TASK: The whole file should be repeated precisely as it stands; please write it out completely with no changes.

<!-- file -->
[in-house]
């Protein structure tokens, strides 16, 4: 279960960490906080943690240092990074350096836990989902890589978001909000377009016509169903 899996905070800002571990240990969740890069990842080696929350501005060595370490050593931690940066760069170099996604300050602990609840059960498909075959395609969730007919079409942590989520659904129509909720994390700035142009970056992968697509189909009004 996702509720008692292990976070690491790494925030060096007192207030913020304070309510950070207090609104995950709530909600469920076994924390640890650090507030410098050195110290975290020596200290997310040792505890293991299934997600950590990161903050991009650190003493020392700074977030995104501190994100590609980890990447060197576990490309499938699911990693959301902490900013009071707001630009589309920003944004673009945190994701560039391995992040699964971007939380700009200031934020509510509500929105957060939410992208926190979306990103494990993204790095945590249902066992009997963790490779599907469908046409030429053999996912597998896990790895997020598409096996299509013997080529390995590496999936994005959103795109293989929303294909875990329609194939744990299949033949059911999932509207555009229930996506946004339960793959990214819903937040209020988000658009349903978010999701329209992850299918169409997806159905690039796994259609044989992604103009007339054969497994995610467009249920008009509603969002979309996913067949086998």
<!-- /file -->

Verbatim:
[in-house]
């Protein structure tokens, strides 16, 4: 279960960490906080943690240092990074350096836990989902890589978001909000377009016509169903 899996905070800002571990240990969740890069990842080696929350501005060595370490050593931690940066760069170099996604300050602990609840059960498909075959395609969730007919079409942590989520659904129509909720994390700035142009970056992968697509189909009004 996702509720008692292990976070690491790494925030060096007192207030913020304070309510950070207090609104995950709530909600469920076994924390640890650090507030410098050195110290975290020596200290997310040792505890293991299934997600950590990161903050991009650190003493020392700074977030995104501190994100590609980890990447060197576990490309499938699911990693959301902490900013009071707001630009589309920003944004673009945190994701560039391995992040699964971007939380700009200031934020509510509500929105957060939410992208926190979306990103494990993204790095945590249902066992009997963790490779599907469908046409030429053999996912597998896990790895997020598409096996299509013997080529390995590496999936994005959103795109293989929303294909875990329609194939744990299949033949059911999932509207555009229930996506946004339960793959990214819903937040209020988000658009349903978010999701329209992850299918169409997806159905690039796994259609044989992604103009007339054969497994995610467009249920008009509603969002979309996913067949086998």